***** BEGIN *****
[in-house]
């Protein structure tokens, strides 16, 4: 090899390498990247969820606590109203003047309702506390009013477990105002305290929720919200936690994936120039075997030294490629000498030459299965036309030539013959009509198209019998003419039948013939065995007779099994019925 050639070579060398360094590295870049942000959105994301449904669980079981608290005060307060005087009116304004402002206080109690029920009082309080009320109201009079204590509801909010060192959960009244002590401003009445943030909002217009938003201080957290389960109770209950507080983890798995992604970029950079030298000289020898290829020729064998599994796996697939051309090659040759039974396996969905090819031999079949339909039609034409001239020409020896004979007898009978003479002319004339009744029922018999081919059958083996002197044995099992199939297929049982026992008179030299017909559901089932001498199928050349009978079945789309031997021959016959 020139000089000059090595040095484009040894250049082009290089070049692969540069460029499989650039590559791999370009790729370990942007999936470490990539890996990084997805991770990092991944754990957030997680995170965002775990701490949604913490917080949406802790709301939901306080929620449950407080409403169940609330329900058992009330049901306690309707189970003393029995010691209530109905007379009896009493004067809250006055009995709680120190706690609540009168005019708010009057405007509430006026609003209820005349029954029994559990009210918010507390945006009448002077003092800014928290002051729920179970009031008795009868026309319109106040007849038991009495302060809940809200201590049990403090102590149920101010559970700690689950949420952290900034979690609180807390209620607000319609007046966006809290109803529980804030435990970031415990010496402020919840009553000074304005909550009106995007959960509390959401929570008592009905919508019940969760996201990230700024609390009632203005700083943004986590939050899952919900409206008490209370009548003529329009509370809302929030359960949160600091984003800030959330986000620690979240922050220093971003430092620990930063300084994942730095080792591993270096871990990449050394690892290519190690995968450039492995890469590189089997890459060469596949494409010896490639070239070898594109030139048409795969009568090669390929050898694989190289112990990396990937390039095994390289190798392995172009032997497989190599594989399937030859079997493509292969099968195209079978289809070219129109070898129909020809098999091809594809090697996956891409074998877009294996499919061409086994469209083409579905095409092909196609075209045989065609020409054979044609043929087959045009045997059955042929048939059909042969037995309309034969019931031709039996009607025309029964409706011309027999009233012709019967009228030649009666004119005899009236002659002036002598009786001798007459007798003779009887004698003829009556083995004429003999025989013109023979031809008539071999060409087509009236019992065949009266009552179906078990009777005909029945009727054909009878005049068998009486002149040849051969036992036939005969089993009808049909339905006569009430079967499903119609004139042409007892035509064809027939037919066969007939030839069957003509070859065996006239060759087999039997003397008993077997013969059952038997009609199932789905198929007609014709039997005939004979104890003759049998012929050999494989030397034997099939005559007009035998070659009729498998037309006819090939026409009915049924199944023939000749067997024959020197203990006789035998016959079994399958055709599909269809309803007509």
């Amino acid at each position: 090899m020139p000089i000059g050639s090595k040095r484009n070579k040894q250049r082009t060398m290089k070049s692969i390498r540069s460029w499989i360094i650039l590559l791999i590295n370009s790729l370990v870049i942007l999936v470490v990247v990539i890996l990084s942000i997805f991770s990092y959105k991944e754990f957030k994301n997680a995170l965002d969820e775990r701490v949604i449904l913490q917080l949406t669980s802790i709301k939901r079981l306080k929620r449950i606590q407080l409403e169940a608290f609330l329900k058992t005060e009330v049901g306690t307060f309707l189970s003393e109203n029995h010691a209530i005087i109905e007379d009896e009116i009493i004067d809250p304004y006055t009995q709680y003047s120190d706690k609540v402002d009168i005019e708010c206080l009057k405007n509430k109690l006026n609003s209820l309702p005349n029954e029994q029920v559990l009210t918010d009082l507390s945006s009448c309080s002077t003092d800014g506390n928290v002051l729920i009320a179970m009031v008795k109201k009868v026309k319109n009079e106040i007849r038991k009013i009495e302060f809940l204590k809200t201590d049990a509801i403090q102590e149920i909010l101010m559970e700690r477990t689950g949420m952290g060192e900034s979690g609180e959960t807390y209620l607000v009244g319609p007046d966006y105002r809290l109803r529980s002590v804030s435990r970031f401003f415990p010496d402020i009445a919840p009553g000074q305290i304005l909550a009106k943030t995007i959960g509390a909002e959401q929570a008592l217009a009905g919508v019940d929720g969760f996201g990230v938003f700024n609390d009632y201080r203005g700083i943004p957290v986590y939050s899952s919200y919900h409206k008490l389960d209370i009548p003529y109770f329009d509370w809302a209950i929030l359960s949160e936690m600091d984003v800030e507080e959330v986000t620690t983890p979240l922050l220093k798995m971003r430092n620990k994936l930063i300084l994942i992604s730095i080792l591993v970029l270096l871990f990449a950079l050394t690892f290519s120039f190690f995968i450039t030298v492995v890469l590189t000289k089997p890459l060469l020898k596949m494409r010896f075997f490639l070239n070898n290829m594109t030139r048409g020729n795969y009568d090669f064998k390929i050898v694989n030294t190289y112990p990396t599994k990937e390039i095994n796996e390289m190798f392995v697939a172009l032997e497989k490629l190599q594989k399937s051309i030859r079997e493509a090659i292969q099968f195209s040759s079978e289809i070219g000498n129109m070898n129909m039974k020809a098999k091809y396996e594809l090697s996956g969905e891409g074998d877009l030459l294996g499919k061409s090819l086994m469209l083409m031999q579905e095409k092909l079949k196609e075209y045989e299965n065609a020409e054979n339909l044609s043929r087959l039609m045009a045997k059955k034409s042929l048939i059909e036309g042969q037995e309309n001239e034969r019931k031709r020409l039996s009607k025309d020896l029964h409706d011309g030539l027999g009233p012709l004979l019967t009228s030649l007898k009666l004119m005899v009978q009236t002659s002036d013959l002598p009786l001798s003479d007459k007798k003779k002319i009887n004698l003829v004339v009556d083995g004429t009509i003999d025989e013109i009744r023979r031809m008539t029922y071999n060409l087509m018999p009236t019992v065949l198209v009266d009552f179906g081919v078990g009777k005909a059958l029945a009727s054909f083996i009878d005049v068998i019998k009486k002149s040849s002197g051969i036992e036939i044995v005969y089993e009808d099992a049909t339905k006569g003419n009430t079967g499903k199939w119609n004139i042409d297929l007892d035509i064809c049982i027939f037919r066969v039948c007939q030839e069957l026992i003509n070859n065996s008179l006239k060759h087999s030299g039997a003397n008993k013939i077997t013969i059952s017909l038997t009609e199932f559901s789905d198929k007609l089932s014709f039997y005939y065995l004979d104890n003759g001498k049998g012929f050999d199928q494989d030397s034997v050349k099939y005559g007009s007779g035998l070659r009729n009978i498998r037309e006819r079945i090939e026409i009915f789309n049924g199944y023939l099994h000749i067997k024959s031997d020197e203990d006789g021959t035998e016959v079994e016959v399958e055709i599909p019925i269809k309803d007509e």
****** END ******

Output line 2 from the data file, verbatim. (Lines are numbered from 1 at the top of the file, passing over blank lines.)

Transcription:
């Protein structure tokens, strides 16, 4: 090899390498990247969820606590109203003047309702506390009013477990105002305290929720919200936690994936120039075997030294490629000498030459299965036309030539013959009509198209019998003419039948013939065995007779099994019925 050639070579060398360094590295870049942000959105994301449904669980079981608290005060307060005087009116304004402002206080109690029920009082309080009320109201009079204590509801909010060192959960009244002590401003009445943030909002217009938003201080957290389960109770209950507080983890798995992604970029950079030298000289020898290829020729064998599994796996697939051309090659040759039974396996969905090819031999079949339909039609034409001239020409020896004979007898009978003479002319004339009744029922018999081919059958083996002197044995099992199939297929049982026992008179030299017909559901089932001498199928050349009978079945789309031997021959016959 020139000089000059090595040095484009040894250049082009290089070049692969540069460029499989650039590559791999370009790729370990942007999936470490990539890996990084997805991770990092991944754990957030997680995170965002775990701490949604913490917080949406802790709301939901306080929620449950407080409403169940609330329900058992009330049901306690309707189970003393029995010691209530109905007379009896009493004067809250006055009995709680120190706690609540009168005019708010009057405007509430006026609003209820005349029954029994559990009210918010507390945006009448002077003092800014928290002051729920179970009031008795009868026309319109106040007849038991009495302060809940809200201590049990403090102590149920101010559970700690689950949420952290900034979690609180807390209620607000319609007046966006809290109803529980804030435990970031415990010496402020919840009553000074304005909550009106995007959960509390959401929570008592009905919508019940969760996201990230700024609390009632203005700083943004986590939050899952919900409206008490209370009548003529329009509370809302929030359960949160600091984003800030959330986000620690979240922050220093971003430092620990930063300084994942730095080792591993270096871990990449050394690892290519190690995968450039492995890469590189089997890459060469596949494409010896490639070239070898594109030139048409795969009568090669390929050898694989190289112990990396990937390039095994390289190798392995172009032997497989190599594989399937030859079997493509292969099968195209079978289809070219129109070898129909020809098999091809594809090697996956891409074998877009294996499919061409086994469209083409579905095409092909196609075209045989065609020409054979044609043929087959045009045997059955042929048939059909042969037995309309034969019931031709039996009607025309029964409706011309027999009233012709019967009228030649009666004119005899009236002659002036002598009786001798007459007798003779009887004698003829009556083995004429003999025989013109023979031809008539071999060409087509009236019992065949009266009552179906078990009777005909029945009727054909009878005049068998009486002149040849051969036992036939005969089993009808049909339905006569009430079967499903119609004139042409007892035509064809027939037919066969007939030839069957003509070859065996006239060759087999039997003397008993077997013969059952038997009609199932789905198929007609014709039997005939004979104890003759049998012929050999494989030397034997099939005559007009035998070659009729498998037309006819090939026409009915049924199944023939000749067997024959020197203990006789035998016959079994399958055709599909269809309803007509």